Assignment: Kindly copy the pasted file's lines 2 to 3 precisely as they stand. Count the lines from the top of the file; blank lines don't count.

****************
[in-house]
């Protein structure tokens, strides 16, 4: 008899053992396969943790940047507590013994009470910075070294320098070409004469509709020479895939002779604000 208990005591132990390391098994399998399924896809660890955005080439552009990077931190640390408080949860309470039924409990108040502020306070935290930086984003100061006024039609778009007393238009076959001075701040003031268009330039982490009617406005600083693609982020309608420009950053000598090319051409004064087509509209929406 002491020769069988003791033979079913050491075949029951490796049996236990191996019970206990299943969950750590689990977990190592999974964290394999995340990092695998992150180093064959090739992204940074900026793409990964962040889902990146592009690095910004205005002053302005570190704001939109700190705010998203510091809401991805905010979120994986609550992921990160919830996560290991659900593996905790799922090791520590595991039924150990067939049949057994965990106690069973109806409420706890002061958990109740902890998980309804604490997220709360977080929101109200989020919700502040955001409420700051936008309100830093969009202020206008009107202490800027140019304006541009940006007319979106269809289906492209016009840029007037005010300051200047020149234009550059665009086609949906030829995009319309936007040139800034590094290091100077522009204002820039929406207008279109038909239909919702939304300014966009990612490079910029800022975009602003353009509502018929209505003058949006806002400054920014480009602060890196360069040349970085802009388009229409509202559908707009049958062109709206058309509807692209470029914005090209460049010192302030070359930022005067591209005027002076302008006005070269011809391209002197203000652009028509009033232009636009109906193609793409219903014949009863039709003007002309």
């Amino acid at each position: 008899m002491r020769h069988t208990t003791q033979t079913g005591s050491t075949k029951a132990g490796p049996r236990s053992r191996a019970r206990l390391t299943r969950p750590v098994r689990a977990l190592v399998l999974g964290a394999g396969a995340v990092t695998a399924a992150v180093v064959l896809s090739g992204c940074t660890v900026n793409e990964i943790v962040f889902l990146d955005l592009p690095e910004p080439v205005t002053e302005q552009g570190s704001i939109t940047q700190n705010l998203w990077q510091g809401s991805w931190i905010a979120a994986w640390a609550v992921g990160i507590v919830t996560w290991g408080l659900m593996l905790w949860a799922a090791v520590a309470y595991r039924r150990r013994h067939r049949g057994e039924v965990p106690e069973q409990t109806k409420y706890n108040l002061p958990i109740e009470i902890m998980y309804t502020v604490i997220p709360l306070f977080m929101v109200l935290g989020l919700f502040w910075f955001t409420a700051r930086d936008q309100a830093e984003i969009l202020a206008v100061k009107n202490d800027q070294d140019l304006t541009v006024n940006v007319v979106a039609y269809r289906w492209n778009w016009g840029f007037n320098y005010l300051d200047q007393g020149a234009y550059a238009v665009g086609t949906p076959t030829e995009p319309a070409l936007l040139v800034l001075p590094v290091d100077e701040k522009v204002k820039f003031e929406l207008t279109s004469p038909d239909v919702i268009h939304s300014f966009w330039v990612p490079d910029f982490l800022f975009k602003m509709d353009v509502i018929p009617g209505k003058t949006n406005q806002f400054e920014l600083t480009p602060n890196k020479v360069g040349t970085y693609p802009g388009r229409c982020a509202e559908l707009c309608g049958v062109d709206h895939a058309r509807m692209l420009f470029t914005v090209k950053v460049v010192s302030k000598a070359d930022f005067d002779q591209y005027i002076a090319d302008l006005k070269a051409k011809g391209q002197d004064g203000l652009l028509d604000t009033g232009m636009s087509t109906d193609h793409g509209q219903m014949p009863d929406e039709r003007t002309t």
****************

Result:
């Protein structure tokens, strides 16, 4: 008899053992396969943790940047507590013994009470910075070294320098070409004469509709020479895939002779604000 208990005591132990390391098994399998399924896809660890955005080439552009990077931190640390408080949860309470039924409990108040502020306070935290930086984003100061006024039609778009007393238009076959001075701040003031268009330039982490009617406005600083693609982020309608420009950053000598090319051409004064087509509209929406 002491020769069988003791033979079913050491075949029951490796049996236990191996019970206990299943969950750590689990977990190592999974964290394999995340990092695998992150180093064959090739992204940074900026793409990964962040889902990146592009690095910004205005002053302005570190704001939109700190705010998203510091809401991805905010979120994986609550992921990160919830996560290991659900593996905790799922090791520590595991039924150990067939049949057994965990106690069973109806409420706890002061958990109740902890998980309804604490997220709360977080929101109200989020919700502040955001409420700051936008309100830093969009202020206008009107202490800027140019304006541009940006007319979106269809289906492209016009840029007037005010300051200047020149234009550059665009086609949906030829995009319309936007040139800034590094290091100077522009204002820039929406207008279109038909239909919702939304300014966009990612490079910029800022975009602003353009509502018929209505003058949006806002400054920014480009602060890196360069040349970085802009388009229409509202559908707009049958062109709206058309509807692209470029914005090209460049010192302030070359930022005067591209005027002076302008006005070269011809391209002197203000652009028509009033232009636009109906193609793409219903014949009863039709003007002309």
């Amino acid at each position: 008899m002491r020769h069988t208990t003791q033979t079913g005591s050491t075949k029951a132990g490796p049996r236990s053992r191996a019970r206990l390391t299943r969950p750590v098994r689990a977990l190592v399998l999974g964290a394999g396969a995340v990092t695998a399924a992150v180093v064959l896809s090739g992204c940074t660890v900026n793409e990964i943790v962040f889902l990146d955005l592009p690095e910004p080439v205005t002053e302005q552009g570190s704001i939109t940047q700190n705010l998203w990077q510091g809401s991805w931190i905010a979120a994986w640390a609550v992921g990160i507590v919830t996560w290991g408080l659900m593996l905790w949860a799922a090791v520590a309470y595991r039924r150990r013994h067939r049949g057994e039924v965990p106690e069973q409990t109806k409420y706890n108040l002061p958990i109740e009470i902890m998980y309804t502020v604490i997220p709360l306070f977080m929101v109200l935290g989020l919700f502040w910075f955001t409420a700051r930086d936008q309100a830093e984003i969009l202020a206008v100061k009107n202490d800027q070294d140019l304006t541009v006024n940006v007319v979106a039609y269809r289906w492209n778009w016009g840029f007037n320098y005010l300051d200047q007393g020149a234009y550059a238009v665009g086609t949906p076959t030829e995009p319309a070409l936007l040139v800034l001075p590094v290091d100077e701040k522009v204002k820039f003031e929406l207008t279109s004469p038909d239909v919702i268009h939304s300014f966009w330039v990612p490079d910029f982490l800022f975009k602003m509709d353009v509502i018929p009617g209505k003058t949006n406005q806002f400054e920014l600083t480009p602060n890196k020479v360069g040349t970085y693609p802009g388009r229409c982020a509202e559908l707009c309608g049958v062109d709206h895939a058309r509807m692209l420009f470029t914005v090209k950053v460049v010192s302030k000598a070359d930022f005067d002779q591209y005027i002076a090319d302008l006005k070269a051409k011809g391209q002197d004064g203000l652009l028509d604000t009033g232009m636009s087509t109906d193609h793409g509209q219903m014949p009863d929406e039709r003007t002309t």